Saturday, March 16, 2013

March 16- New York Mets

Back on March 6 when I wrote my piece on the Portland Beavers I had promised myself that any hat that I marked with a date I would wait until that date to write about it. Yet, here we are on March 16, ten days later, and I am breaking my own rules. Rebel!!! No, today was a bit inadvertent actually. I woke up this morning around 2 o’clock in the afternoon after getting home from the library around 5 AM. I got out of bed, did my usual routine and then shuffled through my New Era Caps to figure out which one I would be wearing/writing about. I’ve done a pretty decent job of spacing out writing about the same team; however, I realized that there were a few teams I had been neglecting for some time, even when it came to their Minor League affiliates. The New York Mets haven’t exactly been all that creative with their hats, as they’ve been using the same royal blue one since the first time they took the field in 1962. Nonetheless, I decided to pull the stickers off of this bad boy and take to the streets with it on my dome.

Believe it or not I do have about 45 or more hats that I still haven’t taken the stickers off. Therefore, I have about 45 or more hats that I haven’t marked up yet. This one was one of those few. The Mets introduced it in 1999 as their road cap, only a year after releasing the alternate cap I wrote about on January 7. Unlike the black panel with blue bill that went defunct after the 2011 season, this cap is still in active use. It is also only the fourth variation of a Mets hat to ever hit the market, while the alternate was the third. The second variation I will write about some time after the season starts up, and the fifth is hardly than hell to find as only one person I actually know owns it. Despite the fact that this is the road cap, the Mets still found themselves using it off and on during their time at Shea Stadium; a move that I can only assume was on account of an absent minded equipment manager. But then again, we are talking about the Mets here. They’re pretty absent minded themselves.

Throughout my shift at Max’s Tavern I kept looking up stats and jersey numbers in my phone so that I would be ready to crank my blog post out once I got off work. 2000 had some pretty decent moments. After all, that was the last time the Mets made it to the World Series where they were given a prompt five game exit by the New York Yankees. Numerous worth writing about players had been a part of the club since ’99: Paul Lo Duca, Shawn Green, Benny Agbayani, Rey Ordonez, Jose Reyes, Mo Vaughn, Jeromy Burnitz… ok, maybe not the last two. But regardless of all of their accomplishments, there was one specific moment associated with this hat that kept flashing through my head. Since I didn’t have another hat on me, and because I wouldn’t have been able to make it to my house and back to the library in enough time, I decided to bite the bullet and mark it up with the date of that moment.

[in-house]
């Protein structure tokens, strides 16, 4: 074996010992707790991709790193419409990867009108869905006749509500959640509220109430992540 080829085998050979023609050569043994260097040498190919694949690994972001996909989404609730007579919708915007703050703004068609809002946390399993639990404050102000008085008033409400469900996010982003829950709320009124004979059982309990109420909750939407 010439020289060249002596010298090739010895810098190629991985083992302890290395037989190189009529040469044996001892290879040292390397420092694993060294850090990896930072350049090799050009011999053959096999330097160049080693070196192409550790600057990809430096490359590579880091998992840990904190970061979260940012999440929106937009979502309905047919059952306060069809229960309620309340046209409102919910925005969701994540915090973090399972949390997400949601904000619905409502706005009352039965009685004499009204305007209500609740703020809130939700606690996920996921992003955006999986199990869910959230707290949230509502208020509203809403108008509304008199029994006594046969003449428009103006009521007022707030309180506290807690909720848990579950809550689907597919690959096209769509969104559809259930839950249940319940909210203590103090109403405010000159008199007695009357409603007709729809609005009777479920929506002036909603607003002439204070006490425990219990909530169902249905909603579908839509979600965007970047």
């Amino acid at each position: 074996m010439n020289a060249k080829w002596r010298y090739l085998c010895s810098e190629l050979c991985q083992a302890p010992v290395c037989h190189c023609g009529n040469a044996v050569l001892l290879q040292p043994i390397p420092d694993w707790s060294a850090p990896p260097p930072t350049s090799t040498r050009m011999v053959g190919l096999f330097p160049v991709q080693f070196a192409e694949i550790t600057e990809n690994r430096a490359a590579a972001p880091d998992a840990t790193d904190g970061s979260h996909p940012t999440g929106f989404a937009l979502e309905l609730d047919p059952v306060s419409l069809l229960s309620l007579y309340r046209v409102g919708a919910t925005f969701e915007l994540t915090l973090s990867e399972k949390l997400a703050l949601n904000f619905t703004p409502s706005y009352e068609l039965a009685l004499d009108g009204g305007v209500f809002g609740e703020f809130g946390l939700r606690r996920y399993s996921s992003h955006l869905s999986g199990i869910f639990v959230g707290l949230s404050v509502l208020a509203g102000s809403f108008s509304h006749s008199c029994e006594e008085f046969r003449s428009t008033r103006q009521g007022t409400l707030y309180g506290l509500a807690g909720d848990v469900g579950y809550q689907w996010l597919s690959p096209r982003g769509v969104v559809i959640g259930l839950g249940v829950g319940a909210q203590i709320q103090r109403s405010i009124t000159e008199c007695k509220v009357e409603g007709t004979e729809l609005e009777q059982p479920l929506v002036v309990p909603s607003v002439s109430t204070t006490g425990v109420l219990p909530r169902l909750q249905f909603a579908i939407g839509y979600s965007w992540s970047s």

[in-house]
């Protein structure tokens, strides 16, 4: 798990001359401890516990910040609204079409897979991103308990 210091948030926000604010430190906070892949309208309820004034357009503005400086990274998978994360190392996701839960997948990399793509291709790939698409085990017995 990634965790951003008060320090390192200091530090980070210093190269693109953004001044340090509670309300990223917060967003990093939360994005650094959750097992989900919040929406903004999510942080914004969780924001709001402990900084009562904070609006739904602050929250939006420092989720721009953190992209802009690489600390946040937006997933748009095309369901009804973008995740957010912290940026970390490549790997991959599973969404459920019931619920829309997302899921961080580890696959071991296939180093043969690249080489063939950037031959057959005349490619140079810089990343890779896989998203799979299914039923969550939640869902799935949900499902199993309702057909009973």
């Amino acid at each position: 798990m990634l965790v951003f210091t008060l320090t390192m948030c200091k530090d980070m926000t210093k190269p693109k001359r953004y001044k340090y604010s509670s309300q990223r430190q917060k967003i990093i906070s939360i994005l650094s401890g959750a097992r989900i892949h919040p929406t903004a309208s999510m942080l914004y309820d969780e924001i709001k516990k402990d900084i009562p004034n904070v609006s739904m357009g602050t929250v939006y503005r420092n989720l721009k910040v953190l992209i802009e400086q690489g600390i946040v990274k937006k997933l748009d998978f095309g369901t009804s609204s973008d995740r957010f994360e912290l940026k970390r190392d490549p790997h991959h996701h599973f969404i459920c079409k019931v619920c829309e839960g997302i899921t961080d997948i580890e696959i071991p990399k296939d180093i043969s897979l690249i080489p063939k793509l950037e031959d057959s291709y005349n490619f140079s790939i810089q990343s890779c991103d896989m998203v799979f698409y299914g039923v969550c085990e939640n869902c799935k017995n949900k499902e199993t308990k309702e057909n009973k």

6/9/99- As I mentioned just a little bit ago, the Mets made a habit out of wearing their “road” cap at home, and this was certainly one of those memorable nights. The Toronto Blue Jays were visiting Flushing, New York that night for the final game of a three game series. The Mets had won the previous two meetings and were looking for a solid sweep to give them momentum before their three game series versus the Boston Red Sox started the next night. David Wells started the game for the Jays and went 8 2/3 while only giving up three earned runs. Rick Reed took the mound for the Mets and was pulled out after going six innings and giving up three earned runs himself. After nine innings of play the score remained knotted at three apiece. Same with the 10th. And then same with the 11th. In the top if the 12th the Jays had Shannon Stewart on first with second baseman Craig Grebeck at the plate. Mets pitcher Pat Mahomes threw a pitch out to the right side of the batters box for Mike Piazza to catch and throw out a stealing Stewart. As Piazza caught and immediately threw the ball, home plate umpire Randy Marsh (not this Randy Marsh)

immediately called catchers interference and Stewart was awarded the base. Mets manager Bobby Valentine came flying out of the dugout to argue the call. A few choice words were thrown around and Bobby V was given hook. A few more disgruntled words were exchanged before Bobby headed down the clubhouse tunnel to hit the showers. Now wanting to watch the rest of the game in his office, Bobby V broke one of the cardinal rules of baseball by donning a disguise to watch the rest of the game from the dugout.

Bobby was never caught during the game; however, League officials certainly took notice, thanks in part to the play-by-play crew pointing it out on camera. The game continued on, and in the bottom of the 14th, with Brian McCrae on third base, the Mets got a walk-off victory after a deep single by Rey Ordonez. Bobby V was given a $5,000 fine and suspended two games for his stunt.

According to baseball lore, it has never been noted if anyone else has ever thrown on a disguise after being ejected from a ball game before, but it is known that Bobby V was certainly the Johnny Appleseed of this not-so-routine managerial decision. Winning!

One last little tidbit of info from this game which pertains to recent events; recently deceased Venezuelan President Hugo Chavez threw out the first pitch. 

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